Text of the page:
So why don’t we adequately prepare for it like we should? Why don’t we treat it like the important step in the interview process that it is; the step that if you make or break it, determines whether you get a seat at their table or whether your application is swiftly withdrawn from the running? Here are some crucial forgotten rules of the phone interview to take seriously in order to help yourself take the phone interview seriously. And win an in-person interview.

 

1. Find a place of privacy and quiet. It’s not always convenient when you are a student or current employee trying to find the least distracting place during the 8 to 5 day that you can to focus on and successfully complete a phone interview. Your dorm room or apartment can even be a struggle if you have roommate(s) or a cluttered space. If you can, ask your roommates to leave for a little while so you can prepare for and do the phone interview in complete quiet. Turn off any noise, put away the pets, and get to a room or part of the room that is as secluded, silent, and focused as possible. If you are on campus, check with your career services to see if they have a secluded room that you could reserve to complete your phone interview.


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Published on January 24th, 2019

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resume checklistIf you have a resume, you know that everyone has an opinion about it. There are lots of different rules to follow, but the basics should all be there. That’s why we’ve created the ultimate resume checklist for you! You’re probably thinking that this is also subjective. And you’re right, it is. But we’ve talked to hundreds of agricultural employers over the years and can say with certainty that this list is fairly agreed upon. You’re welcome.

 

The Ultimate Resume Checklist (according to AgCareers.com)

 

  • Name at the Top: Loud & proud.
  • Contact Information: List this below your name at the top where it can easily be found including:
    • Your most permanent address (where mail will reach you no matter what)
    • Your email (keep it professional; try to avoid using school emails as those will eventually expire)
    • The best phone number to reach you at
    • Any professional links (online portfolio, professional blog, LinkedIn profile, and social media – if and only if they are professional)
  •  

  • Experience
    • Only list relevant experience to the new position you are applying to.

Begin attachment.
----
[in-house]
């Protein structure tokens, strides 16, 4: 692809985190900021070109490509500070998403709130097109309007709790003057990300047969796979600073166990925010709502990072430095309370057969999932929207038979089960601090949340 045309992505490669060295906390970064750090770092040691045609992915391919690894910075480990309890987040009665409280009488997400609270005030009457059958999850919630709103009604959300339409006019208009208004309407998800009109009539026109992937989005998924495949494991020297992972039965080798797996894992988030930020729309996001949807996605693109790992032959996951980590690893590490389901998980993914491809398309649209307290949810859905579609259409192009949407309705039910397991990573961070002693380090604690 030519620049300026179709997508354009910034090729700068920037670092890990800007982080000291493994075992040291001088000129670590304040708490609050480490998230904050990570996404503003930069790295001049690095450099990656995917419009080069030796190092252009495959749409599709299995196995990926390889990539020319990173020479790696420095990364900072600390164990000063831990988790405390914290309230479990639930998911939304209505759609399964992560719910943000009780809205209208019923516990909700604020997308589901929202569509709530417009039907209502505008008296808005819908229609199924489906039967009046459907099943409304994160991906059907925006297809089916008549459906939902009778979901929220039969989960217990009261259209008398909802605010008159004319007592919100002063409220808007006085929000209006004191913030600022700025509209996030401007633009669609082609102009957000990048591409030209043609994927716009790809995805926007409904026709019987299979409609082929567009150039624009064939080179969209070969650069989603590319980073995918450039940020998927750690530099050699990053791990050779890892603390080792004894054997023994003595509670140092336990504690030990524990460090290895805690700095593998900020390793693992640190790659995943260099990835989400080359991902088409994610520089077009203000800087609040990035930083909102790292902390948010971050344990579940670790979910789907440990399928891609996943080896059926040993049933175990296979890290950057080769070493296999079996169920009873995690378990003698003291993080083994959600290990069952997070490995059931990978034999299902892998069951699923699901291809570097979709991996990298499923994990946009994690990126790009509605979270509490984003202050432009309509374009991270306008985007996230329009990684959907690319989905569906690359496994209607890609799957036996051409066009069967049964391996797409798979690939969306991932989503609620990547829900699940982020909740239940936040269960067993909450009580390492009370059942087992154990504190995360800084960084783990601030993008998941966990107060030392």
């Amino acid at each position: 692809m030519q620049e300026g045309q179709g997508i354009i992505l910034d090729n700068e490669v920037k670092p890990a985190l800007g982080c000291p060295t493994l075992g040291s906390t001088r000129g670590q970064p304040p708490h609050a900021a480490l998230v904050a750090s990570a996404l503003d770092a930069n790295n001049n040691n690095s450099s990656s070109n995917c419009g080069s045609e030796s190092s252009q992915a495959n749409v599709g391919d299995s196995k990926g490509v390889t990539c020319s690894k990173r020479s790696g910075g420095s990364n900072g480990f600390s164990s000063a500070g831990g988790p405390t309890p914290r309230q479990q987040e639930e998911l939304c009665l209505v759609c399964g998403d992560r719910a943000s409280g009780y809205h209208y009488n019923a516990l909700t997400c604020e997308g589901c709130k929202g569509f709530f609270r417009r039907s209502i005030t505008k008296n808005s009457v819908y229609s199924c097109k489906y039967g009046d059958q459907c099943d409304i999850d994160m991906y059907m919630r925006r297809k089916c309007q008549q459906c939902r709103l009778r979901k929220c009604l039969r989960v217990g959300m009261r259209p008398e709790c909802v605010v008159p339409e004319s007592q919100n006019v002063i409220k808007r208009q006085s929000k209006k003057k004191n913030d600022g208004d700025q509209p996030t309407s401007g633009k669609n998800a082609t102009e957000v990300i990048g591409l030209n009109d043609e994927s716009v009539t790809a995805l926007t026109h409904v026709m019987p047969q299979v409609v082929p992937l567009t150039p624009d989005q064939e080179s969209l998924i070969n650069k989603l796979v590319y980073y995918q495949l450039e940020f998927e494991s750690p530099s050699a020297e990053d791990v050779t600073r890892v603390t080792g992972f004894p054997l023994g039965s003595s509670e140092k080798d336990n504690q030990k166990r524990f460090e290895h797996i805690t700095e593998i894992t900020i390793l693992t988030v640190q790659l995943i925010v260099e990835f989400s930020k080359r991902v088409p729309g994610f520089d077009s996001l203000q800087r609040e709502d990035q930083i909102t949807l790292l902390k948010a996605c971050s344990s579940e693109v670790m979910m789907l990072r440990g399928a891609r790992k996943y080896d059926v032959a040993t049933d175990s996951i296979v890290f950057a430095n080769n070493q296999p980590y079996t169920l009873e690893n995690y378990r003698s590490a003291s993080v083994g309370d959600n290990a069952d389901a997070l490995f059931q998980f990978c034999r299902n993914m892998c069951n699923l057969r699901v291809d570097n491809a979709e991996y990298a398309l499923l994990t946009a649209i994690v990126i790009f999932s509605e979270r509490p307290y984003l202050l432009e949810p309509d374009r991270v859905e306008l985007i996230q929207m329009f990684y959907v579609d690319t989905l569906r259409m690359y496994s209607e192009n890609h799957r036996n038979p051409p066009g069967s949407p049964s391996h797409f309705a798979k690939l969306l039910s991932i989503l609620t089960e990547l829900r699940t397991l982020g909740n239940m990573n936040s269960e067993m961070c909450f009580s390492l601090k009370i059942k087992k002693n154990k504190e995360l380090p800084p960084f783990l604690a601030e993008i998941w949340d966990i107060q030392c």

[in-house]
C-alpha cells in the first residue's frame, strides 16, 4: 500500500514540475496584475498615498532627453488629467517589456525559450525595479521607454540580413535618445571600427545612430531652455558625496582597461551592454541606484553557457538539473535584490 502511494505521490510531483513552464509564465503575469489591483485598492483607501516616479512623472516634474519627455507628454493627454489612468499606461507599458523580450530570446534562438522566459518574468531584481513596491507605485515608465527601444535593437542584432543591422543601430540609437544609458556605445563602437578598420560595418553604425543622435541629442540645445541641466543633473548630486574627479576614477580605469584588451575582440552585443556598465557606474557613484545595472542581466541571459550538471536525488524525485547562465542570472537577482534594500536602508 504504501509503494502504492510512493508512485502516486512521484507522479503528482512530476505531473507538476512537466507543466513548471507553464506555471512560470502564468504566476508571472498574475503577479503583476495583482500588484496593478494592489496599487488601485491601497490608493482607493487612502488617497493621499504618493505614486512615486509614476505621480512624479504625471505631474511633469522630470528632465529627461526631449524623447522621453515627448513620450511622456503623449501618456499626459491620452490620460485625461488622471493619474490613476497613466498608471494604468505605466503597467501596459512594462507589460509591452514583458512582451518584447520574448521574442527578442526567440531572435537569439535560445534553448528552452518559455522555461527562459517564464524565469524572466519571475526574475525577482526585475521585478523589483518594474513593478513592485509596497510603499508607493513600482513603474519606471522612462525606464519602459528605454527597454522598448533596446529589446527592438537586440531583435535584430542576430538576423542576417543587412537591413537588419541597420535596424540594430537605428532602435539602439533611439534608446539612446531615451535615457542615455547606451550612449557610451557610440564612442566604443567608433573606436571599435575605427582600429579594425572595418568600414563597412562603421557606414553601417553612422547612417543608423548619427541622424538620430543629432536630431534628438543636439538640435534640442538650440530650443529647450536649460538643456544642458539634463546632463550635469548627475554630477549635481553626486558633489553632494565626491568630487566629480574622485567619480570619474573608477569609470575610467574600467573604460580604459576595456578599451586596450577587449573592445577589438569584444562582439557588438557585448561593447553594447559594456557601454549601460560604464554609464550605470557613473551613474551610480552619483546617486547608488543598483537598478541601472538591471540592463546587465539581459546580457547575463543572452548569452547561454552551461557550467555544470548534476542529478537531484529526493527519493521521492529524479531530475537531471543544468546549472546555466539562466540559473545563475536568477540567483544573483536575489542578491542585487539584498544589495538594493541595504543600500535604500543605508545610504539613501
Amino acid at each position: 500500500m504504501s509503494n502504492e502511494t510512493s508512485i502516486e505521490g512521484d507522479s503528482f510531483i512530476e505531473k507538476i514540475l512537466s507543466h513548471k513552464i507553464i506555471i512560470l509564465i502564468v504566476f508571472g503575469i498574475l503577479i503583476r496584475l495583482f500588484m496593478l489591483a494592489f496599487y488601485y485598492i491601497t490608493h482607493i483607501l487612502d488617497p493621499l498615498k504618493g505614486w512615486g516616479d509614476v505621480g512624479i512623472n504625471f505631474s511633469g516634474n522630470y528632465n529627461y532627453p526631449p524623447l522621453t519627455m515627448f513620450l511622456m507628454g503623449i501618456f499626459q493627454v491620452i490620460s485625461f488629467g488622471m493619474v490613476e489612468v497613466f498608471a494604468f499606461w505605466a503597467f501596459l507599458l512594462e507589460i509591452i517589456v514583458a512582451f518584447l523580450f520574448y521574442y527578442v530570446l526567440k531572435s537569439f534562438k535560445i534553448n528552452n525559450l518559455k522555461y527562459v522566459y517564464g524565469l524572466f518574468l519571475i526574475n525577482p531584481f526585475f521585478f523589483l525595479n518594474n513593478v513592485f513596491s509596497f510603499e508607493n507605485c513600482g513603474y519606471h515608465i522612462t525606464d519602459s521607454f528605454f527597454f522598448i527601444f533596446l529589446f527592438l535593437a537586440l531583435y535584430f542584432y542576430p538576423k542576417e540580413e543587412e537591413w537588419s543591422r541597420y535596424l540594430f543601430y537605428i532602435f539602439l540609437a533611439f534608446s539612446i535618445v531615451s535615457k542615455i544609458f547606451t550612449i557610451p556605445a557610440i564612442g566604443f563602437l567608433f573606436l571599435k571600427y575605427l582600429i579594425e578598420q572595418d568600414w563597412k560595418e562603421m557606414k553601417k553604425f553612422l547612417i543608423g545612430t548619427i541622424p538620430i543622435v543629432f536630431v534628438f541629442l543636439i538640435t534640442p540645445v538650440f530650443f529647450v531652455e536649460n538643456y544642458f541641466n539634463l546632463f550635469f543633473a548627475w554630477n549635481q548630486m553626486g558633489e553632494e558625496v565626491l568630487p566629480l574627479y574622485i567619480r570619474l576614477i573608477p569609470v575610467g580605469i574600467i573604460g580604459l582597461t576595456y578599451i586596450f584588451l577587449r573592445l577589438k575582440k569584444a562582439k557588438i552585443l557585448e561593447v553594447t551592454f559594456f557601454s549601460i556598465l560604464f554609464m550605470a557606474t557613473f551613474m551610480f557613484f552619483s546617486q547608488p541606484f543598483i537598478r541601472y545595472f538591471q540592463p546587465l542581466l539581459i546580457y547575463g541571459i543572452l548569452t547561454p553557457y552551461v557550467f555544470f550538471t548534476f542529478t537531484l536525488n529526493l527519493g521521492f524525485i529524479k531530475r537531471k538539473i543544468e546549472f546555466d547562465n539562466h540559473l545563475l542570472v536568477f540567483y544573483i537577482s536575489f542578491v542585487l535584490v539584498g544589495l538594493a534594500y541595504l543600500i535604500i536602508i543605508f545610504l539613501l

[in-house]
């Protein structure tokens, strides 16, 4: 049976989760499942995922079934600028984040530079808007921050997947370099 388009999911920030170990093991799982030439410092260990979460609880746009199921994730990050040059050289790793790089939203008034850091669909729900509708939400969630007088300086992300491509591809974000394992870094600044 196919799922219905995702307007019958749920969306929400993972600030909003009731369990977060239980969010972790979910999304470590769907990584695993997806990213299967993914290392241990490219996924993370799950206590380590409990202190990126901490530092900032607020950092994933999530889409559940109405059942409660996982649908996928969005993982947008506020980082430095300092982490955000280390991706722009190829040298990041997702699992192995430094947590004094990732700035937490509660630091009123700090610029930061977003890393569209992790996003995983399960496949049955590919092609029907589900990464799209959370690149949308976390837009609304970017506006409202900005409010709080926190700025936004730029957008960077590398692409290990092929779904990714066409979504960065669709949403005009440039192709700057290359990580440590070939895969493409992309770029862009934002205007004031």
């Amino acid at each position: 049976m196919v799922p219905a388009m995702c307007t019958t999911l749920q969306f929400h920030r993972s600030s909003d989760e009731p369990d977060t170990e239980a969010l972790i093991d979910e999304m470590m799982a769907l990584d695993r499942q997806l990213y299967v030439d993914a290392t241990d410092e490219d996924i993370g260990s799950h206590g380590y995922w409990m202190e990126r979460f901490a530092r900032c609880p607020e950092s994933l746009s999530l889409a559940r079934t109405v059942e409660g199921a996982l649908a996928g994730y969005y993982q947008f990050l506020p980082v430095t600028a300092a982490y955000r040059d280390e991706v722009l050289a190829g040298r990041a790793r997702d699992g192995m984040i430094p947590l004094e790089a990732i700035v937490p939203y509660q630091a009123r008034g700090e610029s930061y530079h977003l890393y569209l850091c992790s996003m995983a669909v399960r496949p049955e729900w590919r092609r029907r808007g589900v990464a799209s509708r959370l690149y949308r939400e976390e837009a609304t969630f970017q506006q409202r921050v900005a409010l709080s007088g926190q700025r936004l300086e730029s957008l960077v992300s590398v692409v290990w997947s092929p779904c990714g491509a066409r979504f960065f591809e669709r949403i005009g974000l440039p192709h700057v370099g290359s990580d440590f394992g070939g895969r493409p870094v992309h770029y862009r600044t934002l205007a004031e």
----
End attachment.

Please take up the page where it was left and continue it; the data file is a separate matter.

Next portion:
• List chronologically by your most recent experience.
    • Include your job title.
    • List the dates (years) that you spent at each position.
    • Include the company/organization you were employed by.
    • Include the location of this employment.
    • Share your achievements in bulleted or short-sentence format below each position.
  •  


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Published on January 3rd, 2019

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jessica bartowJessica Bartow joined the AgCareers.com team earlier this year as our Western US Talent Solutions Specialist. Jessica is based in a home office in California.

 

What do you do on a day-to-day basis in your role with AgCareers.com?

 

I help my clients with whatever they need – posting jobs, compensation data, registering for events, etc.

 

What do you enjoy about working with AgCareers.com?

 

I love the ag industry and am so thankful for the opportunity to help our industry leaders find and retain talent.


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Published on November 5th, 2018

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Kate AgCareers.com Summer InternKate Boeckenstedt joins the AgCareers.com office in Ames, Iowa this summer as our Marketing Intern. Kate just completed her junior year at Iowa State University as an Agricultural Education major with the Communications option. Last summer, Kate worked as a Crop Scout for AgVantage FS in Alburnett, Iowa.

 

What will you be doing this summer with AgCareers.com?

 

I’ll be in charge of the student success kit we’re working on as well as the Internship Benchmark Survey. Organizing some pages on our website as well as a few special marketing projects will be some other things I’m working on this summer.

 

What do you enjoy about working with AgCareers.com?